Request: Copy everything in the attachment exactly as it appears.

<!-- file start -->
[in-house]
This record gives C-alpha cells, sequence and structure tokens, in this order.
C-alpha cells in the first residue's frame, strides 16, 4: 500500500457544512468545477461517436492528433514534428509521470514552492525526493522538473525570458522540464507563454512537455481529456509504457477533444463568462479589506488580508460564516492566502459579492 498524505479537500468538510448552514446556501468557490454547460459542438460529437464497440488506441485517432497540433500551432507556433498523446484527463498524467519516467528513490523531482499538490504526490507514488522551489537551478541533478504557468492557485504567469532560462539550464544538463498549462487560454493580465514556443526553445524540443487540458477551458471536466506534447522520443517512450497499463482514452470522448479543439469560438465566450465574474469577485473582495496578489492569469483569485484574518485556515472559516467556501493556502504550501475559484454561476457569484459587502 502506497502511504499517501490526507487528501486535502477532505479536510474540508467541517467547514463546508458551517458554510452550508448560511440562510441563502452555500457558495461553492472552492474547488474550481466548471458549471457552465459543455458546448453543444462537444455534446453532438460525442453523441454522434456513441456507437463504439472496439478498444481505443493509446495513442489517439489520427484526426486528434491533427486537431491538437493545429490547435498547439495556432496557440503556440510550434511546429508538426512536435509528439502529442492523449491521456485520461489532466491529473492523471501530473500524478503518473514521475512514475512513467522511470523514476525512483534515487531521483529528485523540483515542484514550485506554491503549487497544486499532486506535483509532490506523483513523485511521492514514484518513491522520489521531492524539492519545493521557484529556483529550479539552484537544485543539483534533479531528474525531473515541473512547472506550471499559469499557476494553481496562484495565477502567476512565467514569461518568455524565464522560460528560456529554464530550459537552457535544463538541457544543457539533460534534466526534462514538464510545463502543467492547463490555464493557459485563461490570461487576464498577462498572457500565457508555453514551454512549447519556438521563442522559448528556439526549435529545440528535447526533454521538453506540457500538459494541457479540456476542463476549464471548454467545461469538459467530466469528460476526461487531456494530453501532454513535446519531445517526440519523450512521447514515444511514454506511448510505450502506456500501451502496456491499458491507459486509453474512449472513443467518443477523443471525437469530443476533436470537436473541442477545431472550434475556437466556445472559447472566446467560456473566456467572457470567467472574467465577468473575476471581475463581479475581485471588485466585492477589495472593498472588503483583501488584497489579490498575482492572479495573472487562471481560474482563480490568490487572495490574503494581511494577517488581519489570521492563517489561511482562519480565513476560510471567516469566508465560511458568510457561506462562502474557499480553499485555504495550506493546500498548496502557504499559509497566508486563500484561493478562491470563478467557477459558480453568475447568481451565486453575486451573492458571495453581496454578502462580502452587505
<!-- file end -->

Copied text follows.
[in-house]
This record gives C-alpha cells, sequence and structure tokens, in this order.
C-alpha cells in the first residue's frame, strides 16, 4: 500500500457544512468545477461517436492528433514534428509521470514552492525526493522538473525570458522540464507563454512537455481529456509504457477533444463568462479589506488580508460564516492566502459579492 498524505479537500468538510448552514446556501468557490454547460459542438460529437464497440488506441485517432497540433500551432507556433498523446484527463498524467519516467528513490523531482499538490504526490507514488522551489537551478541533478504557468492557485504567469532560462539550464544538463498549462487560454493580465514556443526553445524540443487540458477551458471536466506534447522520443517512450497499463482514452470522448479543439469560438465566450465574474469577485473582495496578489492569469483569485484574518485556515472559516467556501493556502504550501475559484454561476457569484459587502 502506497502511504499517501490526507487528501486535502477532505479536510474540508467541517467547514463546508458551517458554510452550508448560511440562510441563502452555500457558495461553492472552492474547488474550481466548471458549471457552465459543455458546448453543444462537444455534446453532438460525442453523441454522434456513441456507437463504439472496439478498444481505443493509446495513442489517439489520427484526426486528434491533427486537431491538437493545429490547435498547439495556432496557440503556440510550434511546429508538426512536435509528439502529442492523449491521456485520461489532466491529473492523471501530473500524478503518473514521475512514475512513467522511470523514476525512483534515487531521483529528485523540483515542484514550485506554491503549487497544486499532486506535483509532490506523483513523485511521492514514484518513491522520489521531492524539492519545493521557484529556483529550479539552484537544485543539483534533479531528474525531473515541473512547472506550471499559469499557476494553481496562484495565477502567476512565467514569461518568455524565464522560460528560456529554464530550459537552457535544463538541457544543457539533460534534466526534462514538464510545463502543467492547463490555464493557459485563461490570461487576464498577462498572457500565457508555453514551454512549447519556438521563442522559448528556439526549435529545440528535447526533454521538453506540457500538459494541457479540456476542463476549464471548454467545461469538459467530466469528460476526461487531456494530453501532454513535446519531445517526440519523450512521447514515444511514454506511448510505450502506456500501451502496456491499458491507459486509453474512449472513443467518443477523443471525437469530443476533436470537436473541442477545431472550434475556437466556445472559447472566446467560456473566456467572457470567467472574467465577468473575476471581475463581479475581485471588485466585492477589495472593498472588503483583501488584497489579490498575482492572479495573472487562471481560474482563480490568490487572495490574503494581511494577517488581519489570521492563517489561511482562519480565513476560510471567516469566508465560511458568510457561506462562502474557499480553499485555504495550506493546500498548496502557504499559509497566508486563500484561493478562491470563478467557477459558480453568475447568481451565486453575486451573492458571495453581496454578502462580502452587505